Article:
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  Specs
  • Widescreen 1.85:1
  • 16:9 Enhanced
  Languages
  • English: Dolby Digital 2.0 Mono
  Subtitles
  • None
  Extras

    The Man Who Haunted Himself

    Universal/Universal . R4 . COLOR . 89 mins . PG . PAL

      Feature
    Contract

    This film is sort of like an early attempt at the Fight Club scenario of splitting personalities. The logistics of it arenít quite so acceptable, but letís be honest, Fight Club required a certain level of suspension of disbelief. The Man Who... requires that suspension in the end as well, but perhaps asks too much all at once, as the final moments are just a little bit beyond even a regular amount of disbelief.

    Or you can go with the undercurrent of the story; itís difficult to break free of conforming. Or, more horribly, there are consequences if you try to break from conformity. Or, perhaps, anyone who wants to truly live needs to break away from conformity. The thing about the film is the undercurrent doesnít get pinned down so understandably, leaving much of the point up to the viewerís personal translation. So, perhaps that too is making a point about individuality; choose your own interpretation rather than have it spoon-fed to you.

    Roger Moore plays Pelham, a regimented English businessman. On a whim driving home one day, he throws caution to the wind and unbuckles before careening wildly down the motorway until he crashes into a tree in unconvincing style. He is immediately operated on and dies on the table Ė but only briefly. When heís brought back there are two heartbeats on the monitor and before long, there appears to be a second Pelham walking around England and doing all the stuff Pelham should be doing.

    "When can you do meÖ ?"

    Before long, this new Pelham is doing all the stuff regular button-down Pelham would like to do but doesnít have the courage to. Pelham, in his increasingly manic pursuit of this second Pelham is slowly driven mad by this other uncatchable fellow and before long Pelham figures a confrontation is the only way to get some answers, but is he too late?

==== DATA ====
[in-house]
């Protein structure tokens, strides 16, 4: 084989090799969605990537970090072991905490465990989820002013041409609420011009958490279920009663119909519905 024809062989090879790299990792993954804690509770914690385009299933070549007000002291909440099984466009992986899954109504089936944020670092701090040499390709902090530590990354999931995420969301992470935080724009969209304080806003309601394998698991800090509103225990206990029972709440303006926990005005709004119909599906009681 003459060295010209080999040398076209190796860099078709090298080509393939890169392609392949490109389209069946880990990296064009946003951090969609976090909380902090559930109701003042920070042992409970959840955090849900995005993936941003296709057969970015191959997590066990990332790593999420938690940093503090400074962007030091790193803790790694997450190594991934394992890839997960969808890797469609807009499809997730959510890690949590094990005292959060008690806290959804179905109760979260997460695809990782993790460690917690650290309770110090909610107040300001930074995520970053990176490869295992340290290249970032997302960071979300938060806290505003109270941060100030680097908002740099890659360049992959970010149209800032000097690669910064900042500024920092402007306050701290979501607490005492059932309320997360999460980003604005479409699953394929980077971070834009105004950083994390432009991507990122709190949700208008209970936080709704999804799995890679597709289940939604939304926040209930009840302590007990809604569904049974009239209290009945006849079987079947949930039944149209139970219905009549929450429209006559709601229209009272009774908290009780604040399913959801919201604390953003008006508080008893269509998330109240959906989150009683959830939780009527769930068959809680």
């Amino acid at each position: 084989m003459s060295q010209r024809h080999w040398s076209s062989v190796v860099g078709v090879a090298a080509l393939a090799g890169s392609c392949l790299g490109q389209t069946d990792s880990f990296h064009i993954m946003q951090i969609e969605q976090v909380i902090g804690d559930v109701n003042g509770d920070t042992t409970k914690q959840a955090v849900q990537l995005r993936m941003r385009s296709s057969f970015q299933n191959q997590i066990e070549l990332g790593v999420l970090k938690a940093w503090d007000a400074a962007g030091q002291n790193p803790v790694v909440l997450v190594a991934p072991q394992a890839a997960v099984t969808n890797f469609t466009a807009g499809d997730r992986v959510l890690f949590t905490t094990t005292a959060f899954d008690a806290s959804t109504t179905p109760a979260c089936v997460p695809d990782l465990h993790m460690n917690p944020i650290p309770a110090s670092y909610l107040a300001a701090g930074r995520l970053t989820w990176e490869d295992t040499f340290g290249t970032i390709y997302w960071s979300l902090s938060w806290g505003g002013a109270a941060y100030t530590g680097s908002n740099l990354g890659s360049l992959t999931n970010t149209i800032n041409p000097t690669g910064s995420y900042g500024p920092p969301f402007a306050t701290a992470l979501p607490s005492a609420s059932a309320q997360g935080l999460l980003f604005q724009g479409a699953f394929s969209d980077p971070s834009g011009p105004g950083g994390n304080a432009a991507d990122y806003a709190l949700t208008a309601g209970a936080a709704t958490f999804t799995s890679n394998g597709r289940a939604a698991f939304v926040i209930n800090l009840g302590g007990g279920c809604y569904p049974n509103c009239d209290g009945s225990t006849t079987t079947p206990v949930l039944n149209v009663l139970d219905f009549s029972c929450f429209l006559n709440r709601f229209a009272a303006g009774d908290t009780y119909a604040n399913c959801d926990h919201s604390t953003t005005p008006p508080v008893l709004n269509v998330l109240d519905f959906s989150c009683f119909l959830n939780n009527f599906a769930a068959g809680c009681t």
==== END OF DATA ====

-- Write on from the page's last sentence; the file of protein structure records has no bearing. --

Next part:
What starts out as an interesting film does develop along the way and Roger Moore portrays Pelham and his decaying sanity with conviction. The mystery of the film and what is going on is the element that maintains interest,although Iím not sure how much of that interest would remain on a second viewing. Even watching it for the first time I sorta already guessed where it was heading and so a second time or a third might just be boring.

      Video
    Contract

    Shot in 1970, the film looks fairly good for its age with a nice resonant picture and clean lines, but there are numerous artefacts about, particularly (and typically) at the reel markers. Otherwise, the film buffs up alright with nice pallid English flesh tones and a well saturated colour palette. Black are realistic as well, although shadow detail is a little non-existent in this 1.85:1 delivery. 16:9 enhancement is also included for your picture stretching pleasure.

      Audio
    Contract

    Mono-y mono is the Dolby delivery here and so naturally doesnít even make the surrounds get out of bed. The subwoofer too gets to sleep in with very little by way of deeper noise to keep it busy. Dialogue is delivered slightly lower than the music, but not to dangerous levels of imbalance while the dialogue itself is a little stilted in broad English accents.

    Sound effects are a bit stock sounding but come across alright, while the music is very typical of the period. Michael J. Lewisí score suits the filmís intrigue well enough and does the job, but doesnít have me racing to the soundtrack store.

      Extras
    Contract

    Static menus with the chapters listed on it are all the extras we get here on this budget release. And thatís nothing anyway.

      Overall  
    Contract

    While an interesting piece, this isnít a great film. However, itís not a bad film either. Roger Mooreís performance rates among his better ones as the crumbling stalwart of a conformist society and is well worth checking out. Unfortunately the film is a bit dated now and with our modern interpretations of the twist, there are many that will see the inevitable coming long before it arrives.

    Worth renting perhaps as I canít imagine wanting to watch it again, but thatís just me perhaps, being all non-conformist.


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      And I quote...
    "While an interesting piece, this isnít a great film. However, itís not a bad film eitherÖ "
    - Jules Faber
      Review Equipment
    • DVD Player:
          Teac DVD-990
    • TV:
          AKAI CT-T29S32S 68cm
    • Speakers:
          Teac PLS-60 Home Theatre System
    • Centre Speaker:
          Teac PLS-60 Home Theatre System
    • Surrounds:
          Teac PLS-60 Home Theatre System
    • Subwoofer:
          Akai
    • Audio Cables:
          Standard RCA
    • Video Cables:
          Standard Component RCA
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